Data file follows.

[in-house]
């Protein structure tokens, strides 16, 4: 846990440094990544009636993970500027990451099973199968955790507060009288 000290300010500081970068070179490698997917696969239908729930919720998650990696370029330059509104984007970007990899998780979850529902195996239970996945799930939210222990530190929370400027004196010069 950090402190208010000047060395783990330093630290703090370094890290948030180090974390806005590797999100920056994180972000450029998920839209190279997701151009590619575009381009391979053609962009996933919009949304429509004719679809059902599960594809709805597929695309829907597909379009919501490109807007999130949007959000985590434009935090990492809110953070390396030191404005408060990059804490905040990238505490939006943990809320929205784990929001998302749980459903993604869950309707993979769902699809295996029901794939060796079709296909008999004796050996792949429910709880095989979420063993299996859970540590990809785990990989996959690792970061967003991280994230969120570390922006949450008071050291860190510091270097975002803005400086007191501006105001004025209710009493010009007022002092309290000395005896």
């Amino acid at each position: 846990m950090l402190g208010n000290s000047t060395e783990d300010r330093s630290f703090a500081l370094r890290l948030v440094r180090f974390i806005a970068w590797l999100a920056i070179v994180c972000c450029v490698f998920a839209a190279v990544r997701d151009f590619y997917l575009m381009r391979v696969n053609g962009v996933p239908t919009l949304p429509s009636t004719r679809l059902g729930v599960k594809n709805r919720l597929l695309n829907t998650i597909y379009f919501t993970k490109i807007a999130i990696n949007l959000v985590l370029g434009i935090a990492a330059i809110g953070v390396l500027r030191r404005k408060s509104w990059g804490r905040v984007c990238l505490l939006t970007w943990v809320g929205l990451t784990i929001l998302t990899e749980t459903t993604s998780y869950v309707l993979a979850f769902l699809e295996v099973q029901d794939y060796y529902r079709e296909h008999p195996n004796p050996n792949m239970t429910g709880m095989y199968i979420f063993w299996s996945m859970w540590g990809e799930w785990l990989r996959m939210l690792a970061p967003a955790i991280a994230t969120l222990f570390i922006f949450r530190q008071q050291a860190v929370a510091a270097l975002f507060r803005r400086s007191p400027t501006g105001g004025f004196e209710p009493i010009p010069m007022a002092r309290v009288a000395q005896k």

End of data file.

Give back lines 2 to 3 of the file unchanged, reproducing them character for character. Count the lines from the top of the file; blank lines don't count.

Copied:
């Protein structure tokens, strides 16, 4: 846990440094990544009636993970500027990451099973199968955790507060009288 000290300010500081970068070179490698997917696969239908729930919720998650990696370029330059509104984007970007990899998780979850529902195996239970996945799930939210222990530190929370400027004196010069 950090402190208010000047060395783990330093630290703090370094890290948030180090974390806005590797999100920056994180972000450029998920839209190279997701151009590619575009381009391979053609962009996933919009949304429509004719679809059902599960594809709805597929695309829907597909379009919501490109807007999130949007959000985590434009935090990492809110953070390396030191404005408060990059804490905040990238505490939006943990809320929205784990929001998302749980459903993604869950309707993979769902699809295996029901794939060796079709296909008999004796050996792949429910709880095989979420063993299996859970540590990809785990990989996959690792970061967003991280994230969120570390922006949450008071050291860190510091270097975002803005400086007191501006105001004025209710009493010009007022002092309290000395005896």
């Amino acid at each position: 846990m950090l402190g208010n000290s000047t060395e783990d300010r330093s630290f703090a500081l370094r890290l948030v440094r180090f974390i806005a970068w590797l999100a920056i070179v994180c972000c450029v490698f998920a839209a190279v990544r997701d151009f590619y997917l575009m381009r391979v696969n053609g962009v996933p239908t919009l949304p429509s009636t004719r679809l059902g729930v599960k594809n709805r919720l597929l695309n829907t998650i597909y379009f919501t993970k490109i807007a999130i990696n949007l959000v985590l370029g434009i935090a990492a330059i809110g953070v390396l500027r030191r404005k408060s509104w990059g804490r905040v984007c990238l505490l939006t970007w943990v809320g929205l990451t784990i929001l998302t990899e749980t459903t993604s998780y869950v309707l993979a979850f769902l699809e295996v099973q029901d794939y060796y529902r079709e296909h008999p195996n004796p050996n792949m239970t429910g709880m095989y199968i979420f063993w299996s996945m859970w540590g990809e799930w785990l990989r996959m939210l690792a970061p967003a955790i991280a994230t969120l222990f570390i922006f949450r530190q008071q050291a860190v929370a510091a270097l975002f507060r803005r400086s007191p400027t501006g105001g004025f004196e209710p009493i010009p010069m007022a002092r309290v009288a000395q005896k």